Whether government is moving too slow or at an acceptable pace in implementing the recommendations of a cyberbullying task force, it’s imperative for the province to move forward with those recommendations knowing full well the longer it waits the higher the toll will be for those who are the targets of bullying in whatever form.
Last year, Dalhousie law professor Wayne MacKay chaired a provincial task force that made 85 recommendations. While he says the province is taking the issue seriously, he is questioning why it’s taking so long to implement those recommendations.
MacKay’s task force was established nearly two years ago after a pair of high-profile suicides made government stand up and take notice of the issue of cyberbullying.
Now a year after making his report, MacKay is concerned with the pace, saying he’s particularly concerned that the province’s anti-bullying co-ordinator is taking too much time collecting information and not enough time focusing on what new anti-bullying programs can be used in schools.
The Dalhousie professor believes schools are the frontlines when it comes to combatting cyberbullying. He said a lot of young people really don’t know what’s appropriate when it comes to online activity and he sees the education system playing a major role in educating students and raising awareness about the proper use of the Internet and what the price is when cyberspace is used inappropriately.
Education Minister Ramona Jennex said her department is not dragging its feet and that the anti-bullying co-ordinator is collecting information on the best programs. She also said teachers already have the resources that teach young people how to be safe on the Internet.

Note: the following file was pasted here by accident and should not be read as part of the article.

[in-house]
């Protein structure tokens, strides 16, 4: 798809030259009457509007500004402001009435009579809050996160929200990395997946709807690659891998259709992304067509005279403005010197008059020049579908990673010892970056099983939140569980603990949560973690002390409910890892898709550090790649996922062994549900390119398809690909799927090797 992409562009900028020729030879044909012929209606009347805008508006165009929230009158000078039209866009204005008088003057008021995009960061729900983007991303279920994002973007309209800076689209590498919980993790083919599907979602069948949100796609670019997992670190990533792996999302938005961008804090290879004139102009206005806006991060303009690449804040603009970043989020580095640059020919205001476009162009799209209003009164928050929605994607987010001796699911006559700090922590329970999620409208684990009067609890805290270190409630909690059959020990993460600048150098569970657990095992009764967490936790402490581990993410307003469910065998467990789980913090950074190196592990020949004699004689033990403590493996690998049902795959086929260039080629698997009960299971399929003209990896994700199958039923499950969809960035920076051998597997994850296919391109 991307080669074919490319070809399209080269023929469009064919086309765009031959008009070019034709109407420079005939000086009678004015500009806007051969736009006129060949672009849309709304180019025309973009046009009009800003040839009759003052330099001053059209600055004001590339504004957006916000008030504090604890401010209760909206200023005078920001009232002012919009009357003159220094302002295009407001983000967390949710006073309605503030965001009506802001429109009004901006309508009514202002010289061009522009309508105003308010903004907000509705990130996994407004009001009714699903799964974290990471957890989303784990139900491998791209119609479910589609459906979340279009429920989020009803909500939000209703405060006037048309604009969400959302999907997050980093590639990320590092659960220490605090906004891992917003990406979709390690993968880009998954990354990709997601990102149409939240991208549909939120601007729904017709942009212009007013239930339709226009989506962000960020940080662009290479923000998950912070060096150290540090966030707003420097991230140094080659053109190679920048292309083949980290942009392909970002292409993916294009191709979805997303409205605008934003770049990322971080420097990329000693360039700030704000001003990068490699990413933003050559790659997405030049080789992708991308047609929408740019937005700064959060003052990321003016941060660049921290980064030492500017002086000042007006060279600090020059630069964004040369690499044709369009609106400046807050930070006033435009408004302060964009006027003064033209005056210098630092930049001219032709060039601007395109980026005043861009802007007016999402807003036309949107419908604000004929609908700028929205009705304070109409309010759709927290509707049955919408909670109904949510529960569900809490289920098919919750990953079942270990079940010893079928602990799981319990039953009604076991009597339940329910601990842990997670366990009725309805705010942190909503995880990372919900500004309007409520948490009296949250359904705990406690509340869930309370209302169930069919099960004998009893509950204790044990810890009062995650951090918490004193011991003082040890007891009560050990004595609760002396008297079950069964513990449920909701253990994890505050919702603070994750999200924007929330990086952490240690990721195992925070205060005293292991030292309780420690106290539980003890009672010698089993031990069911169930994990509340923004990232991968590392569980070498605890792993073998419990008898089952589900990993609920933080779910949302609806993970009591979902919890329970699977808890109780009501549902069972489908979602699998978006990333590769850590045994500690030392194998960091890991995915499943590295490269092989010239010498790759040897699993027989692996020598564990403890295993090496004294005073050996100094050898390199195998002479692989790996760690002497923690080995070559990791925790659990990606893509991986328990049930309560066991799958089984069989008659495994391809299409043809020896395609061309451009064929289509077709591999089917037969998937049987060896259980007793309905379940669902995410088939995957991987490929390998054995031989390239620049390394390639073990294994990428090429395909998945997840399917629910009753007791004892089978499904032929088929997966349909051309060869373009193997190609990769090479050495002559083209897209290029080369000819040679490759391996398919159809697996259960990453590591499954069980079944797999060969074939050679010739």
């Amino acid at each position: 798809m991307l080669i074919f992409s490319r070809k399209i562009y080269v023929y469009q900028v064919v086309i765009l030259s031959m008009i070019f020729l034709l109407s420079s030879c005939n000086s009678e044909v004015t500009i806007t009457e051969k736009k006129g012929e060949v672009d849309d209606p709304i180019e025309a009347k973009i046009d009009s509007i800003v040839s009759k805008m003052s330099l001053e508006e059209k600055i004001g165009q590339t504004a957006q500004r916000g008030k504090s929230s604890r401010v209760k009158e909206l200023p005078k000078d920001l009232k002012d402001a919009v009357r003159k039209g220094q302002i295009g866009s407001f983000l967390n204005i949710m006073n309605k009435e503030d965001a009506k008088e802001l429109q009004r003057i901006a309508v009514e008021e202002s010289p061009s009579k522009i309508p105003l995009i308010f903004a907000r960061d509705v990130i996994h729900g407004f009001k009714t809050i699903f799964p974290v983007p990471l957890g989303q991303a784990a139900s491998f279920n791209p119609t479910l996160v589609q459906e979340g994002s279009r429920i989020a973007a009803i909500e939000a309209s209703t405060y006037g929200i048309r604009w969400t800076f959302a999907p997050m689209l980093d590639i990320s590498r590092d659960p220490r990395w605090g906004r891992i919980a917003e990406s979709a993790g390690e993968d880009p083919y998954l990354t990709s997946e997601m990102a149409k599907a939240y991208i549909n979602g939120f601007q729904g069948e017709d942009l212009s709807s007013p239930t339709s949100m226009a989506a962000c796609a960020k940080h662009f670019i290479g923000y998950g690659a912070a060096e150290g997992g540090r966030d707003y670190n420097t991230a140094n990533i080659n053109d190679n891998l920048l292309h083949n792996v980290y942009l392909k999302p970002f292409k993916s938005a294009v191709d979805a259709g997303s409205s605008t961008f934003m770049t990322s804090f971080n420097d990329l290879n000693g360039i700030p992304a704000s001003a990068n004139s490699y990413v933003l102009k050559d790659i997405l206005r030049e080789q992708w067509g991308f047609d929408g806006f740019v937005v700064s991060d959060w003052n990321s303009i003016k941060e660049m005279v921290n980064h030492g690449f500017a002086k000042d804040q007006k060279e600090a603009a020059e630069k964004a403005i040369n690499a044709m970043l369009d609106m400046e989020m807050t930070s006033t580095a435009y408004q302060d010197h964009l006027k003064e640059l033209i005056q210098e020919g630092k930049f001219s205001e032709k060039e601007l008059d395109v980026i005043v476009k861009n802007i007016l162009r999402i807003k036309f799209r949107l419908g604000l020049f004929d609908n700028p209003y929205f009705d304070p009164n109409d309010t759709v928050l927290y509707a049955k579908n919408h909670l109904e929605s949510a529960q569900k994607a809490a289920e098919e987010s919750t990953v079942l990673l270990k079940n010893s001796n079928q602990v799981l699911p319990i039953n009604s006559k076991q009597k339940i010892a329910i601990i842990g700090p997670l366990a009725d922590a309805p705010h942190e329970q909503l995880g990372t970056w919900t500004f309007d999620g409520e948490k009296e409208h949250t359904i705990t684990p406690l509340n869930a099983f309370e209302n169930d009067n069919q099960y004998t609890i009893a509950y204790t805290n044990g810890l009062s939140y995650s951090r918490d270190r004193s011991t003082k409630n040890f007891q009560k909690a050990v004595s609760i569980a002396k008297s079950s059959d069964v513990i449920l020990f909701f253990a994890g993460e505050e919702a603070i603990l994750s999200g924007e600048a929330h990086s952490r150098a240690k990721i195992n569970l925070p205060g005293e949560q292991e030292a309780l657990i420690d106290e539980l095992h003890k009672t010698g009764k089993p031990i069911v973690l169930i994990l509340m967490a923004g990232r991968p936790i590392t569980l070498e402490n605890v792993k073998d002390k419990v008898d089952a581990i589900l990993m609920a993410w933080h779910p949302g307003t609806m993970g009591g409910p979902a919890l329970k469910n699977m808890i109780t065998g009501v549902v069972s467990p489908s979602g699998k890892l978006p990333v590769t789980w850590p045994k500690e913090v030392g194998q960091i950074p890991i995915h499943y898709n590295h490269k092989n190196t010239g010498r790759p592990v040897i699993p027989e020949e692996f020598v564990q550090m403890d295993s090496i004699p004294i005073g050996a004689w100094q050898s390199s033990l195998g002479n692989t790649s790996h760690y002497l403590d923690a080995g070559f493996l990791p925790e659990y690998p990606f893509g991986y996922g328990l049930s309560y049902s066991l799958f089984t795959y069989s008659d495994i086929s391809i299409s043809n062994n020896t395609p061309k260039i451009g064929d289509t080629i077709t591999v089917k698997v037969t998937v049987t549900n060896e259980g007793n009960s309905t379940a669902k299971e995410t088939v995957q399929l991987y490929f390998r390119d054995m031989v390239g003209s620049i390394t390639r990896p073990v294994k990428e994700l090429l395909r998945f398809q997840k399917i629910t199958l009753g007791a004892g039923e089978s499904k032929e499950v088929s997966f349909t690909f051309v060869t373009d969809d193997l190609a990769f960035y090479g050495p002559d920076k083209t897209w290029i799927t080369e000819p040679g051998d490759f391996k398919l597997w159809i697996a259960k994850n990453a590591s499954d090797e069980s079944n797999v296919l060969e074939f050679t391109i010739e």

All things considered we should not expect the task force’s recommendations, or the co-ordinator’s actions, to be a panacea for bullying whether face to face or on the world wide web. Bullying in all its forms has been around since the first men and women walked this planet. We cannot expect new rules, laws and regulations are going to stop it. We also can’t expect education or awareness programs alone to be the answer.
It’s going to take a co-ordinated effort among all stakeholders to address the issue. Educators, administrators, parents, police and young people themselves all have a role to play and no one can work in a bubble isolated from others.
When MacKay’s task force issued its report and the province hired its anti-bullying co-ordinator there was real hope that real steps were being taken to address an age-old issue. Now is not the time to lose the momentum because too many people are depending on a change in attitudes.